The HDL simulation kernel 170 does not have a full view of the secure IP 120. Details of the secure IP 120 are distributed across compiled, encrypted, simulation model code 165 and the HDL simulation kernel 170. The HDL wrapper 125 also does not allow third parties to gain access to any information regarding the secure IP 120.
The HDL wrapper 125 also can be used by the simulator to load the secure IP 120. While other IP cores execute within the third party HDL simulator, the encrypted simulation model 165 is executed by the simulation kernel 170. The simulation kernel 170 functions as a container and interface between the encrypted simulation model 165 and the third party HDL simulator. Further, one or more values for different parameters of the secure IP 120 can be passed into the encrypted simulation model 165 via the simulation kernel 170. Because values for parameters do not have to be fixed at the time the secure IP 120 is created, the embodiments described herein are well suited for use with parametric IP cores.
Once the secure IP 120 and the HDL wrapper 125 are generated, the HLL compiler 145 can discard the intermediate representation 135 as well as the wrapper interface 140 as illustrated by trash bin 160. The components can be deleted in a secure fashion such that neither is recoverable. This provides an added measure of security for the resulting secure IP 120.
As noted, once generated, secure IP 120 can be used seamlessly within a third party simulator. To illustrate one way in which the secure IP 120 can function, consider the generalized case in which the encrypted simulation model 165 of secure IP 120 has a port named “CLOCK”. The CLOCK port is driven by the third party simulator. The third party simulator can access the functionality of the secure IP 120 via HDL wrapper 125. The simulator drives the CLOCK port by placing a clock change command on the HDL wrapper 125. The HDL wrapper 125, in turn, invokes a function within the simulation kernel 170 to change the clock of the encrypted simulation model 165. The simulation kernel 170 calls the appropriate function of the encrypted simulation model 165, or otherwise interacts with the encrypted simulation model 165, to cause the clock to change as requested by the simulator. Values returned from the encrypted simulation object 165 are provided to the simulation kernel 170, which in turn provides those values to the HDL wrapper 125 to be provided to the simulator.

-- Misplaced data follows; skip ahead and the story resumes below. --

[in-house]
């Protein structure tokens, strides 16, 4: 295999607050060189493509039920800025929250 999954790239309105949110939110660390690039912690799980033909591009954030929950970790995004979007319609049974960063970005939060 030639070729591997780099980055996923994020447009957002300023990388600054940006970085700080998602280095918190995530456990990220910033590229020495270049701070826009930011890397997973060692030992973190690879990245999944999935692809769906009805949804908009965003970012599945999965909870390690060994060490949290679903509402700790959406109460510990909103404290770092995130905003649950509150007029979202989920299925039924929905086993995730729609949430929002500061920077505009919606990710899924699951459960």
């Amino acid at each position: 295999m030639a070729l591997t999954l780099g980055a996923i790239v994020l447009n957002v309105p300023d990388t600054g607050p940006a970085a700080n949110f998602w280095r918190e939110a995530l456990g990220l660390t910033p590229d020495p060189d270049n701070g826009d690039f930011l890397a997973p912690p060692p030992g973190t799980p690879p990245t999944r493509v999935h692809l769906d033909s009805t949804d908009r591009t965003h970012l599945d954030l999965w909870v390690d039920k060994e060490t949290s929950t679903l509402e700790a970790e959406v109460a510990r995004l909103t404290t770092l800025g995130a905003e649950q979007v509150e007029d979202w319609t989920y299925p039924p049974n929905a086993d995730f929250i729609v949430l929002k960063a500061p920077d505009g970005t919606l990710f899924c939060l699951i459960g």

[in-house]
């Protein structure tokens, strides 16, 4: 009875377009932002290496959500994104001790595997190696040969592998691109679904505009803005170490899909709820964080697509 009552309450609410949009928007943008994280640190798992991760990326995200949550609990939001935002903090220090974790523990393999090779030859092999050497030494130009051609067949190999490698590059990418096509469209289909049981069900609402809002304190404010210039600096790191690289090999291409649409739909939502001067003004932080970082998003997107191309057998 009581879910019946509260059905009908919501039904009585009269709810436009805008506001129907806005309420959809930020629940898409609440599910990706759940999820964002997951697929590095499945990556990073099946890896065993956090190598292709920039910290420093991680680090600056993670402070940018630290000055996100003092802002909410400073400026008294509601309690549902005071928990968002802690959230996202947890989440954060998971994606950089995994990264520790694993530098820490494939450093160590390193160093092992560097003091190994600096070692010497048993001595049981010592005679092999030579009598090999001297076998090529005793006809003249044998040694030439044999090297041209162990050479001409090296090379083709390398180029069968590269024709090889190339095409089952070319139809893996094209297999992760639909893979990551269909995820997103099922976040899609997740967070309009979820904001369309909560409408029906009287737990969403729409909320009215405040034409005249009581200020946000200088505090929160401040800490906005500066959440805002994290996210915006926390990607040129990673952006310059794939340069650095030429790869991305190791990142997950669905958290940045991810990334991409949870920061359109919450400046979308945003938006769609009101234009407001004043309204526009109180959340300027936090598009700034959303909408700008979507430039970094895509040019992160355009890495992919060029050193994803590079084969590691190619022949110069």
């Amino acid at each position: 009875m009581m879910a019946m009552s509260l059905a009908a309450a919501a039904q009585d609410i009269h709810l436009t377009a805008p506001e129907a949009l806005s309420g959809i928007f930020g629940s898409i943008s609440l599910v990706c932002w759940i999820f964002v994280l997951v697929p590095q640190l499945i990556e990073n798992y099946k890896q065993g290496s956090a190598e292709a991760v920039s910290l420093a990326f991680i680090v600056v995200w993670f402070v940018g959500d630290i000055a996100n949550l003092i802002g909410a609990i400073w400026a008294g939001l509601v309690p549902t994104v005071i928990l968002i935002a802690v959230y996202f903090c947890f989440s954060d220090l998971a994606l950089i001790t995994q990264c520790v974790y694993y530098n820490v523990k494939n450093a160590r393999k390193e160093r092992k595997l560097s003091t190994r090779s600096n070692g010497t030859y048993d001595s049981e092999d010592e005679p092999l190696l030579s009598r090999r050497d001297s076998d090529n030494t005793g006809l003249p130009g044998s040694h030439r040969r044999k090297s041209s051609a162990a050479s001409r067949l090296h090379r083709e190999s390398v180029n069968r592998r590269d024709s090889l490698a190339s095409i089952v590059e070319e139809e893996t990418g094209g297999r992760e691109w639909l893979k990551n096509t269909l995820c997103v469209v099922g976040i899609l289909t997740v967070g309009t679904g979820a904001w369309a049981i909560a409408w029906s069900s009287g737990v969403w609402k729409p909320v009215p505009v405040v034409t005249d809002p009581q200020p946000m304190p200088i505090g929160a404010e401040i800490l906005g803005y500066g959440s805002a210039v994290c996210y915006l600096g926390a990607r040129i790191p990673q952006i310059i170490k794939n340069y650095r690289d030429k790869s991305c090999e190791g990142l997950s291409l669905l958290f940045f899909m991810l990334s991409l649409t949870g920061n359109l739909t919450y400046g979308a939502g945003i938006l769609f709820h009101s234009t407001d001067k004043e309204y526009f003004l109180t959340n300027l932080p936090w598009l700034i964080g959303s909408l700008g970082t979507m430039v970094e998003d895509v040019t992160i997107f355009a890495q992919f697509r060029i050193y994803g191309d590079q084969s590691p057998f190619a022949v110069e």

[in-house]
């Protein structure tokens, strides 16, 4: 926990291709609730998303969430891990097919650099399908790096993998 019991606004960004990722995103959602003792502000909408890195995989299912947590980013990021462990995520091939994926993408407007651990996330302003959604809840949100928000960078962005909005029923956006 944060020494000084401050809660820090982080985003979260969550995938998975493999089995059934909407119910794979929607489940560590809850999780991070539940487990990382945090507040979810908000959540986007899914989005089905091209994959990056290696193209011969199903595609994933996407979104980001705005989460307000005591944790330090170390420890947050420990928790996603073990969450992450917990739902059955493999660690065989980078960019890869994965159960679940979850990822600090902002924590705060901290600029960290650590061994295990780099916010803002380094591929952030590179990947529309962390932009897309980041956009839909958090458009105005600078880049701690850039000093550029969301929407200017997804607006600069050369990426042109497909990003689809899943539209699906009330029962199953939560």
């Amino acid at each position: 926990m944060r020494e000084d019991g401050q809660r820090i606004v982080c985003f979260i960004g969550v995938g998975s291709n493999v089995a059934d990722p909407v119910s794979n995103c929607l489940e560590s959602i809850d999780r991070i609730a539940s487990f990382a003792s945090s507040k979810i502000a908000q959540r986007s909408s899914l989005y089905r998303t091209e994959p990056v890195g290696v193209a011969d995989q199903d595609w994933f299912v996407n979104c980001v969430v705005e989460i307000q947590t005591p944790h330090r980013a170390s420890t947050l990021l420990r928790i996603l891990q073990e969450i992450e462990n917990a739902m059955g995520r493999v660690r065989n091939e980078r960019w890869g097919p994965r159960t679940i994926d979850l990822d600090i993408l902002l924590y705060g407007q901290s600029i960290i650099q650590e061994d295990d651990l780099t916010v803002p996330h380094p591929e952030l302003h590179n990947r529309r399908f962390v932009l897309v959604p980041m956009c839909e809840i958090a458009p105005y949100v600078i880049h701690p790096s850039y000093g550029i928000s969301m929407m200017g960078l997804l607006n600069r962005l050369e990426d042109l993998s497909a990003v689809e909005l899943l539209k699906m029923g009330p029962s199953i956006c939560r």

The wrapper interface 140, which is included in the encrypted simulation object 165, can arbitrate transactions between the third party simulator and the secure IP 120. That is, as the wrapper interface 140 implements an interface which is known to the third party simulator, the wrapper interface 140 can perform any translations that may be required in passing communications between the third party simulator and the encrypted simulation object 165. The wrapper interface 140 effectively processes boundary transactions between the third party simulator and the Secure IP.
In step 215, the HDL representation of the circuit design can be translated into a general-purpose, encrypted, HLL representation of the circuit design by the HDL parser. In step 220, the HDL parser can generate a wrapper interface to the encrypted HLL representation of the circuit design. The wrapper interface can be described according to one or more standardized foreign model interface specifications. Accordingly, the simulator with which the secure IP is used need only support one of the foreign model interfaces incorporated into the secure IP.
In step 225, an HLL compiler in the model compiler can compile the encrypted HLL representation of the circuit design along with the wrapper interface. The output from the HLL compiler is native encrypted object code. In step 230, a linker can link the various portions of encrypted object code as well as link or incorporate the HDL simulation kernel library. The output from the linker is the secure IP which can be implemented as a shared object library such as a DLL as noted.